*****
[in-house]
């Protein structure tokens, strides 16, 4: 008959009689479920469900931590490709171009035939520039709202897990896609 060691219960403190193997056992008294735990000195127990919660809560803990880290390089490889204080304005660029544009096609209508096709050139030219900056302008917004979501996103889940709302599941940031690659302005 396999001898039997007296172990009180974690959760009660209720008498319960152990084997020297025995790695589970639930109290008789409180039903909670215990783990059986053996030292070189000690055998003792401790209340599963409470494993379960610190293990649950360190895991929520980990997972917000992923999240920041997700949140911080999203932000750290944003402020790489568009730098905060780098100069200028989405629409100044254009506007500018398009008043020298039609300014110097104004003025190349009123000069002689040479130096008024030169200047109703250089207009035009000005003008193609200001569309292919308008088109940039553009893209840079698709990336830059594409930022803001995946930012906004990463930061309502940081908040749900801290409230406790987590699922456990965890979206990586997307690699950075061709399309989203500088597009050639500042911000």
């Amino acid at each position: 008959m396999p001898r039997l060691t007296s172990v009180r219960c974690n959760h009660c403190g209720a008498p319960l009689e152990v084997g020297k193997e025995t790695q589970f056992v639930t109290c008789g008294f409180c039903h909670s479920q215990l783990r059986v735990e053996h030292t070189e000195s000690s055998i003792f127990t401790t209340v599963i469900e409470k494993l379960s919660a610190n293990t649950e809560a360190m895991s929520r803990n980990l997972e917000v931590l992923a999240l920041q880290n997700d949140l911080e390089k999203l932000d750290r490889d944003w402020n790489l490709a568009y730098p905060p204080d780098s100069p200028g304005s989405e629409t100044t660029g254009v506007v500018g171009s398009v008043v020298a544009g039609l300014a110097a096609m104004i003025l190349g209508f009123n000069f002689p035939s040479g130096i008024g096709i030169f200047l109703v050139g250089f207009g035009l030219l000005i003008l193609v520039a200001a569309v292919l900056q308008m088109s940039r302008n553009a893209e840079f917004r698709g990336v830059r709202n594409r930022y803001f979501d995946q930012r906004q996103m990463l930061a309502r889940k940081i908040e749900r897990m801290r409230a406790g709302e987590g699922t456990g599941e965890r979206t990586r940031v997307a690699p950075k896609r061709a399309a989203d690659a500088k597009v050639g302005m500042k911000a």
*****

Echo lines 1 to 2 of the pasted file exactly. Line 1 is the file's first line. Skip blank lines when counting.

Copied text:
[in-house]
């Protein structure tokens, strides 16, 4: 008959009689479920469900931590490709171009035939520039709202897990896609 060691219960403190193997056992008294735990000195127990919660809560803990880290390089490889204080304005660029544009096609209508096709050139030219900056302008917004979501996103889940709302599941940031690659302005 396999001898039997007296172990009180974690959760009660209720008498319960152990084997020297025995790695589970639930109290008789409180039903909670215990783990059986053996030292070189000690055998003792401790209340599963409470494993379960610190293990649950360190895991929520980990997972917000992923999240920041997700949140911080999203932000750290944003402020790489568009730098905060780098100069200028989405629409100044254009506007500018398009008043020298039609300014110097104004003025190349009123000069002689040479130096008024030169200047109703250089207009035009000005003008193609200001569309292919308008088109940039553009893209840079698709990336830059594409930022803001995946930012906004990463930061309502940081908040749900801290409230406790987590699922456990965890979206990586997307690699950075061709399309989203500088597009050639500042911000």